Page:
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Believing Six Million
by Paul Vincent

"... so many,
"I had not thought death had undone so many."
— T.S. Eliot

During my first visit to Treblinka, I was struck by the site's enormous population of flies. At the time of that visit, I had already spent several days in Poland; nowhere else had I noticed so many insects. Sitting on a bench and attempting to eat a sack lunch, I eventually became so disturbed-"were these flies the distant relatives of those that had feasted on the flesh of the Nazis' victims?"-that I could no longer eat. Some years later I visited Belzec, where I was emotionally overcome by the innocent discovery of a bone, while once again noticing the uncommon proliferation of flies.

So many.

Is it possible for the human mind to visualize six million? During the course of the Second World War, the Nazis murdered up to eleven million others: the physically and mentally handicapped, gypsies, Polish and Soviet civilians and prisoners of war, political prisoners, religious nonconformists, and male homosexuals. Six million Jews, seventeen million victims. The sheer magnitude is stupefying.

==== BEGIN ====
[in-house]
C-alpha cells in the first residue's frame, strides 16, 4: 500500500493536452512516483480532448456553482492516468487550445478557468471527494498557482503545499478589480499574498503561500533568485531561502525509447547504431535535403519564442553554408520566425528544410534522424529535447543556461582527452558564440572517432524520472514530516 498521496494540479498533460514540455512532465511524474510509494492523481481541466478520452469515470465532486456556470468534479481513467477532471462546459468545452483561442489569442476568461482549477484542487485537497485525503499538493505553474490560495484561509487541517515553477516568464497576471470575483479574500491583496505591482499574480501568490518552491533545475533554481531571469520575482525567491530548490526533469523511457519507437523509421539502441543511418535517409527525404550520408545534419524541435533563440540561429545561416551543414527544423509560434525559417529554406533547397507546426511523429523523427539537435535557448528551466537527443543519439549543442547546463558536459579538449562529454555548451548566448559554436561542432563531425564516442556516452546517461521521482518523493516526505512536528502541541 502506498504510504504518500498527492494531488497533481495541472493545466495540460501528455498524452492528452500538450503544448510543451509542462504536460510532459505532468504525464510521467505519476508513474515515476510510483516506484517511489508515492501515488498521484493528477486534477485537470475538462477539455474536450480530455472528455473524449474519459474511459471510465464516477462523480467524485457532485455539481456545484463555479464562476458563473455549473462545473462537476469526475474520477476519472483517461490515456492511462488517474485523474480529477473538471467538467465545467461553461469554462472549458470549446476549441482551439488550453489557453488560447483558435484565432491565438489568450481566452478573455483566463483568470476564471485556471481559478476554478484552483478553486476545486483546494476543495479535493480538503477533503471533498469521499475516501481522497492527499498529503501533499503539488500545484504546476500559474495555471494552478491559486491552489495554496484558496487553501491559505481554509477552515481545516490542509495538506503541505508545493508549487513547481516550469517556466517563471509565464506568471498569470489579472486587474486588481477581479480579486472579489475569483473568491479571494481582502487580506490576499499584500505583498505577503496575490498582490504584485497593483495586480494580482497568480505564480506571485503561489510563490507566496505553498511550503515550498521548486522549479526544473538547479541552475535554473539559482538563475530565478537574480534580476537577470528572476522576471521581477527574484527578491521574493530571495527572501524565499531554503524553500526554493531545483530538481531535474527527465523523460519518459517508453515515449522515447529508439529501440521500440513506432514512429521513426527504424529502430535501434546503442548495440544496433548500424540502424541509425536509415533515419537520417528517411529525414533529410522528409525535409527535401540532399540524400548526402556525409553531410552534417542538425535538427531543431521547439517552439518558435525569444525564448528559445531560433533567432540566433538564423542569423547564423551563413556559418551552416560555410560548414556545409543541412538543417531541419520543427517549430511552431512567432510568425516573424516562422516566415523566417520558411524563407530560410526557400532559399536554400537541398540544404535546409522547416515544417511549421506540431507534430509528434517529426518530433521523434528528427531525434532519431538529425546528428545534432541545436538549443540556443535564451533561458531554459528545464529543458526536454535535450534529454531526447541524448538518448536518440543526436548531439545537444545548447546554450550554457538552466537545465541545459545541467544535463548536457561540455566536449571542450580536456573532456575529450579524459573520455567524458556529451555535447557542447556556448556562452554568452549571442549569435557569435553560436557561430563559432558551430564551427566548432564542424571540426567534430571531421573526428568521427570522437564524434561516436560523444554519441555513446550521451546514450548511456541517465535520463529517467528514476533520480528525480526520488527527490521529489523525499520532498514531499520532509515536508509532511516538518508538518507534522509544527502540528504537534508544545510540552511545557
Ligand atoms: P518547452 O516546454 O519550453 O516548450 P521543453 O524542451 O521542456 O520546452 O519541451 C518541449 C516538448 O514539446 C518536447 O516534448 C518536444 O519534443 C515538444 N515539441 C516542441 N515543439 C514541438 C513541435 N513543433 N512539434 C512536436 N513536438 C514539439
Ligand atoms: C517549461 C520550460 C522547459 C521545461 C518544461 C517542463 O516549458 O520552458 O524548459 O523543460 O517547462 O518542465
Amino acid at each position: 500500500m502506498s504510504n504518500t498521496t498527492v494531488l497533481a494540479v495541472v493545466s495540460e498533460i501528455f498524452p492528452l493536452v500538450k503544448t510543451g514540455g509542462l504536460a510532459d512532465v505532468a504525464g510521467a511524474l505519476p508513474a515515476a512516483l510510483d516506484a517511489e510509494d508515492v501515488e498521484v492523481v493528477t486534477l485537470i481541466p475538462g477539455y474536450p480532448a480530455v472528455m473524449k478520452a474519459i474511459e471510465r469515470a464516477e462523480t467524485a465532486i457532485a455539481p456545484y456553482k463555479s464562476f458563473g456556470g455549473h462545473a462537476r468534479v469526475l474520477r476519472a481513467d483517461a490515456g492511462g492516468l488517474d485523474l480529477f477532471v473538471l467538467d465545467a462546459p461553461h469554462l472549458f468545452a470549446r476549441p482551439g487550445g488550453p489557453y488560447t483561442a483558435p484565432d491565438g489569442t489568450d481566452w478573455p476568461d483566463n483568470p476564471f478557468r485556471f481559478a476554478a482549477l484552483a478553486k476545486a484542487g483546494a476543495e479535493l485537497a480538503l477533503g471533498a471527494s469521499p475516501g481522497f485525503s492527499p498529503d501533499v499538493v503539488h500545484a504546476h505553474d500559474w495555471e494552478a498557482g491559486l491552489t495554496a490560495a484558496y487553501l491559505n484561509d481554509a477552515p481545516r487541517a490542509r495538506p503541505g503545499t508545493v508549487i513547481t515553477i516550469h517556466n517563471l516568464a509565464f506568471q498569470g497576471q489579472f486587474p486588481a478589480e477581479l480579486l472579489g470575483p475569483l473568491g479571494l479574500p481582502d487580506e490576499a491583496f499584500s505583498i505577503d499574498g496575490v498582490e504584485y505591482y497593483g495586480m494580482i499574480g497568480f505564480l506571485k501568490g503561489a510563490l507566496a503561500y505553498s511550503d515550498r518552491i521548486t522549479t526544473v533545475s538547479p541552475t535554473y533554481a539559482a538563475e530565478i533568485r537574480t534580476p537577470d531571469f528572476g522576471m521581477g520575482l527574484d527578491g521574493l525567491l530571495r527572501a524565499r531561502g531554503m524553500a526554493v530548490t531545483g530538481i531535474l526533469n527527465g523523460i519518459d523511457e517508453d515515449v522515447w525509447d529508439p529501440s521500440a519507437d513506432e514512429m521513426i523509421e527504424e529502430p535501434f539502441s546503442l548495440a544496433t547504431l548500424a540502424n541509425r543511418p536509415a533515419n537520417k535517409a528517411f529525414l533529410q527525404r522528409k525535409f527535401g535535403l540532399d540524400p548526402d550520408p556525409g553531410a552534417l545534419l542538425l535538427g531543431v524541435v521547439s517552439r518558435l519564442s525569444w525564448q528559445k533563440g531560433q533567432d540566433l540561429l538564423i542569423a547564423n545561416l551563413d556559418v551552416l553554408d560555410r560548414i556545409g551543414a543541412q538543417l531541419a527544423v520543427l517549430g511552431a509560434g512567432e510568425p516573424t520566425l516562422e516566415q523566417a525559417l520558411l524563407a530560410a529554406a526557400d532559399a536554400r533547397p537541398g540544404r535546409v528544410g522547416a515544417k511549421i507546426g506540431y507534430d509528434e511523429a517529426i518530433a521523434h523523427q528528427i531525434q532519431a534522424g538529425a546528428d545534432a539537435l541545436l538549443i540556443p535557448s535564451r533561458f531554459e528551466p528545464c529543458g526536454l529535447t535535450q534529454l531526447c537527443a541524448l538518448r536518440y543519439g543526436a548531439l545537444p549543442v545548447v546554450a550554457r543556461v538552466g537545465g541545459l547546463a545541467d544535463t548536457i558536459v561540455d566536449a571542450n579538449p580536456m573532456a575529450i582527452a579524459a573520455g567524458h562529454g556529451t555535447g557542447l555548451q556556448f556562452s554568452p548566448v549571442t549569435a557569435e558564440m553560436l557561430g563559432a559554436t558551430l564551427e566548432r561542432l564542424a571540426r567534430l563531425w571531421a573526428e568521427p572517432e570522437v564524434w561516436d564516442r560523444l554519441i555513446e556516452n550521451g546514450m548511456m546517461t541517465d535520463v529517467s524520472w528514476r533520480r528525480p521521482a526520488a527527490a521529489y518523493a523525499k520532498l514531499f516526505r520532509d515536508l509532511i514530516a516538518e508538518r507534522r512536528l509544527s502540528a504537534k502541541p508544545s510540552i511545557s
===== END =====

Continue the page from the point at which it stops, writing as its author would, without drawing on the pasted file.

In The Lost, Daniel Mendelsohn writes:

[The] dreadful irony of Auschwitz, I realized as we walked through the famous roomsfull of human hair, of artificial limbs, of spectacles, of luggage destined to go nowhere, is that the extent of what it shows you is so gigantic that the corporate and anonymous, the sheer scope of the crime, are constantly, paradoxically asserted at the expense of any sense of individual life.
Sometimes, when teaching the Holocaust, I write the following number on the board: 6,000,001. When I askstudents what they notice, it is inevitably that final digit-the 1. Who was that single person? The most powerful studies of the Holocaust-powerful in how they grip our hearts and our imaginations-are those that introduce us to individuals. Yet, while the task is difficult, perhaps impossible, we must use our mental resources in an attempt to magnify "the 1" to six million-even if we do so one by one by one by one.